Planning Your Ideal PhD

Having a structured PhD plan can help you make progress when you lack motivation. One of the easiest things to do is to create a plan for your PhD that covers the years, months, weeks, and days. Each has a relevant level of detail. But they are referred to separately. So what does that look like:

  • Years – Broad goals.
  • Quarters – Specific data collection, collation and reporting activities.
  • Months – Things that might enhance or derail your progress.
  • Weeks – Repeatable structure, giving you a weekend.
  • Days – Defined schedule that sets limits on starting and finishing each day.

Transcript:

Increasingly, PhDs are planned, and project managed. That’s definitely the case in Australia, and I think it’s happening across the world. So, what does an ideal PhD plan look like? At the moment, I’m not really sure what that is. But I think I could have a good stab at it. Firstly, I think there are several plans that you need to make.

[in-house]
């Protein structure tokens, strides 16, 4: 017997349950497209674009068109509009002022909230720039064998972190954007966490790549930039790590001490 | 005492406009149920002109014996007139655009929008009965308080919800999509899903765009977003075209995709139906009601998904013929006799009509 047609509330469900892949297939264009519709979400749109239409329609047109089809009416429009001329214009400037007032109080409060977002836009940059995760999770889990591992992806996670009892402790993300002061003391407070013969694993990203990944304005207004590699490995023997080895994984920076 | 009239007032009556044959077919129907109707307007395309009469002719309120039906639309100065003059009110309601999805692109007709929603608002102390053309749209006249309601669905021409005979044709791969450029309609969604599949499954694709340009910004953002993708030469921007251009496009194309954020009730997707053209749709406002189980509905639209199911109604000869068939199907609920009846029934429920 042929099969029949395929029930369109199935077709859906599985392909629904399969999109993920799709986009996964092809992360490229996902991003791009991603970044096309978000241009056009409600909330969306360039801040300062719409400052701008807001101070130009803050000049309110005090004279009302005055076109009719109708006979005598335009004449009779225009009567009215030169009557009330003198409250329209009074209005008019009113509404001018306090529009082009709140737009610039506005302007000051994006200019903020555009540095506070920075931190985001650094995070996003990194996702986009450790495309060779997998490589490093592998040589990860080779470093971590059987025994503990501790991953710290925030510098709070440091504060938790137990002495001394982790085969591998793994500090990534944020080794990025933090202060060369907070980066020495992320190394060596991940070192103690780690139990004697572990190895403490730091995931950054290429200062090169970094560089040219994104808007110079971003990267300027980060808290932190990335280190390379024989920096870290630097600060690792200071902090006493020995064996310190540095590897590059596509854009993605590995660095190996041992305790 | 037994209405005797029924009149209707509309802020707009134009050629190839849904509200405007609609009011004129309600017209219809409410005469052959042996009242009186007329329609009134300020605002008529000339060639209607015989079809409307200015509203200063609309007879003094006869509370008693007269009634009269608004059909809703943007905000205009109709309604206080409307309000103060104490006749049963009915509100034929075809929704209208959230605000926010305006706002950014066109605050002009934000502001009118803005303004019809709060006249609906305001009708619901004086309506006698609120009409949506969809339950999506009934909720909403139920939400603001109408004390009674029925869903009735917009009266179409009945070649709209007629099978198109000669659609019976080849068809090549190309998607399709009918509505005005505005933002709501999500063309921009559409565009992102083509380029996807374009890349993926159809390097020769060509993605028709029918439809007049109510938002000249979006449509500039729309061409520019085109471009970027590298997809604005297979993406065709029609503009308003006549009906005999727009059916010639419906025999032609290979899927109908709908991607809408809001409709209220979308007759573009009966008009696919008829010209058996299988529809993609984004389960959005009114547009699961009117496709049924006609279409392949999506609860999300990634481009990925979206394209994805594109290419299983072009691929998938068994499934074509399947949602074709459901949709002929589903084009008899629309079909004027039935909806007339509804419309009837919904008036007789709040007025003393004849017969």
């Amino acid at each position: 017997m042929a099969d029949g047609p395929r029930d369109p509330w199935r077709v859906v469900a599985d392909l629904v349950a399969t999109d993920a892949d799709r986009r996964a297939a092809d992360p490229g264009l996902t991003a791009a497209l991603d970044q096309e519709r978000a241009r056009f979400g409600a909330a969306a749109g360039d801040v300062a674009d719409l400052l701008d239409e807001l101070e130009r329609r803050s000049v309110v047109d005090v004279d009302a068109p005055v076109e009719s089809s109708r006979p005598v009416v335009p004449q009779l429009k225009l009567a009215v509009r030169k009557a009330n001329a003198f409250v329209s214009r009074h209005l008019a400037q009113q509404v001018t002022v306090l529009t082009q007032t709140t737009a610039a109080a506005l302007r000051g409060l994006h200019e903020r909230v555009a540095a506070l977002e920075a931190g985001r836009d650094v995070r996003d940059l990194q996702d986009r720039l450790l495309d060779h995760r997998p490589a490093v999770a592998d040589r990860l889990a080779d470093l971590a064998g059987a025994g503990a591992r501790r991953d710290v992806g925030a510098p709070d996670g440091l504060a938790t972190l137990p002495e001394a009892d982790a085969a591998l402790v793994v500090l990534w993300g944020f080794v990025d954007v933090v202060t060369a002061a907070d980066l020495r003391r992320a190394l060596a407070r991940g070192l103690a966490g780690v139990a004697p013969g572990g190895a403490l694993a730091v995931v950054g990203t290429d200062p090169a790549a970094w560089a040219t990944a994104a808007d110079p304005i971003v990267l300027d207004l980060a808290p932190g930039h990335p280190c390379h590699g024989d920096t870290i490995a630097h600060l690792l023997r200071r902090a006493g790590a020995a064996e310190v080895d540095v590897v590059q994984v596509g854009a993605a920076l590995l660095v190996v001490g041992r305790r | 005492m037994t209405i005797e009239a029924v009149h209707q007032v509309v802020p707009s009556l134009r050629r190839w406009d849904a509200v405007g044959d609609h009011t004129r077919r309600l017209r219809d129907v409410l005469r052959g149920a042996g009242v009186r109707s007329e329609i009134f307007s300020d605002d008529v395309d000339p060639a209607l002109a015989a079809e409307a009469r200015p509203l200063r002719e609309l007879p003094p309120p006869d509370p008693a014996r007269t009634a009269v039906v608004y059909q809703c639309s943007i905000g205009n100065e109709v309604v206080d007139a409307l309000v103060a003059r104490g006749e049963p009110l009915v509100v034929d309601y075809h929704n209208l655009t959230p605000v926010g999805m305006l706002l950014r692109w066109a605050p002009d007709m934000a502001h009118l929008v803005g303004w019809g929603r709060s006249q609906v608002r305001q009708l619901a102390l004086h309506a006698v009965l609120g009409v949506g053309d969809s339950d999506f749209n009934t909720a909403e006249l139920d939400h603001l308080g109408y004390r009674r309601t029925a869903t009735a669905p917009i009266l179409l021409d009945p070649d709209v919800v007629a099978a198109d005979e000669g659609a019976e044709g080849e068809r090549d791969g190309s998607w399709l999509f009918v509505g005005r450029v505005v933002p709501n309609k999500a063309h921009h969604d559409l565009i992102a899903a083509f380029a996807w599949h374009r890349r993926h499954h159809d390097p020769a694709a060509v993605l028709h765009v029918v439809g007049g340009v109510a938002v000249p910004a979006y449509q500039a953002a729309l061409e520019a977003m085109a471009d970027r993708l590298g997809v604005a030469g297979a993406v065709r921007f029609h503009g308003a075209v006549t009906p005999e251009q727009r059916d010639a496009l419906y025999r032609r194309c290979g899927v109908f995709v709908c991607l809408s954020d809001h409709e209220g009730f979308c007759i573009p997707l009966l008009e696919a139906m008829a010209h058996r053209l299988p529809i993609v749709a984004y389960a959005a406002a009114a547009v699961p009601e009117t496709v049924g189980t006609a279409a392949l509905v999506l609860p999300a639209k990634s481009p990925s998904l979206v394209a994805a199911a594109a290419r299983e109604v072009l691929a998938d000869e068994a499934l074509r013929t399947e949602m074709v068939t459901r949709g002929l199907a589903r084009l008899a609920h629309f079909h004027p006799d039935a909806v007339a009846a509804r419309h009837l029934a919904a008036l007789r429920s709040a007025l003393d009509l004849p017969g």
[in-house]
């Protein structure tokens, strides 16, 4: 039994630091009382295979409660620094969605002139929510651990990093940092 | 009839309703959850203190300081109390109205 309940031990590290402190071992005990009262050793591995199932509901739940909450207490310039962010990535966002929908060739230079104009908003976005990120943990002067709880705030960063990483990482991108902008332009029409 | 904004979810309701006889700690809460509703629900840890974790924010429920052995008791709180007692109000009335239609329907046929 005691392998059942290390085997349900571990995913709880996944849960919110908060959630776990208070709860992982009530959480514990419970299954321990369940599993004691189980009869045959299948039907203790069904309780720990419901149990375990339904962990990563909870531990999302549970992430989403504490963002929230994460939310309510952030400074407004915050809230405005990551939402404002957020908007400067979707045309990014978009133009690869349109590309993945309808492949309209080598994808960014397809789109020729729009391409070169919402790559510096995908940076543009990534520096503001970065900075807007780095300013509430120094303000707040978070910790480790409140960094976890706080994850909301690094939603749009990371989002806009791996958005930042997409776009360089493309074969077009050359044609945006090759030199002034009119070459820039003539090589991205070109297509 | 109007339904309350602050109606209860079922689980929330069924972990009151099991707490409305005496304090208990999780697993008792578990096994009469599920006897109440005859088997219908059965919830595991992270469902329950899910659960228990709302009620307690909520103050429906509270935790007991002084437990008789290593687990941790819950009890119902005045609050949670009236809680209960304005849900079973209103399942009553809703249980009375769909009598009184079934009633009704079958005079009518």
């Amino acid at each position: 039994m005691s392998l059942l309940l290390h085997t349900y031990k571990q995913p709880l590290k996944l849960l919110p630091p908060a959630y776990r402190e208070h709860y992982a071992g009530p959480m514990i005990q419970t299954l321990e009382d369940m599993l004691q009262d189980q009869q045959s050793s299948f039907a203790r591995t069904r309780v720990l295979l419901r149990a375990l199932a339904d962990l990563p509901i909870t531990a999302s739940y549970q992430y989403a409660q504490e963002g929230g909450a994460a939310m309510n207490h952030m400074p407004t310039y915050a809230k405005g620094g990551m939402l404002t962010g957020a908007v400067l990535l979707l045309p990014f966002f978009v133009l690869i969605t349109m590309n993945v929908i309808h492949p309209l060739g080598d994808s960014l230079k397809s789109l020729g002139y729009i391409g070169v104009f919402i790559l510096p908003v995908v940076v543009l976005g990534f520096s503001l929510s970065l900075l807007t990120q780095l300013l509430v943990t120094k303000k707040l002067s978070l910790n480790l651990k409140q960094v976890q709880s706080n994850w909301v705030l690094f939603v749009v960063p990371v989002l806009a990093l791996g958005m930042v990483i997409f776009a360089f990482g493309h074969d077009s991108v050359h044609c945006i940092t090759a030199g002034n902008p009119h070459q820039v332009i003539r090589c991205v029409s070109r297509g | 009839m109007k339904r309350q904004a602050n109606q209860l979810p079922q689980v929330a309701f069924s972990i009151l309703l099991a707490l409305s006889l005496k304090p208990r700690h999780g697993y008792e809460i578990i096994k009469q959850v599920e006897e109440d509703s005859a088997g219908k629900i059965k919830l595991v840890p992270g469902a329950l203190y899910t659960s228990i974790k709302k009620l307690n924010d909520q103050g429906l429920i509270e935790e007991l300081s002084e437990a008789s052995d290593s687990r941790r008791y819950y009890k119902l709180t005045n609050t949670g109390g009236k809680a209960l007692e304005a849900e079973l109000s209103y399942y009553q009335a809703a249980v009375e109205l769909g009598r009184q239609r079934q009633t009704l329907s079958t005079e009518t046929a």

The first one is a plan that covers your entire PhD. The next one is a plan that covers each year. The next one is a plan that covers weeks or months, and the next one is a plan that covers days of the week. I’m not saying that everything needs to be planned out in detail across all of those things. Just you need to go to the level of detail that’s necessary for each plan. I think each plan shouldn’t be longer than a page at all. And then you might update the plan, one of the plans as you go. So, for example, if your research experiment doesn’t work out this week. It doesn’t mean you change your yearly plan. You change the plan for next week rather than anything else. That means you don’t have to have lots of different. That means you have more plans, but you make less changes to your plan. Some things that I think should be in your plan.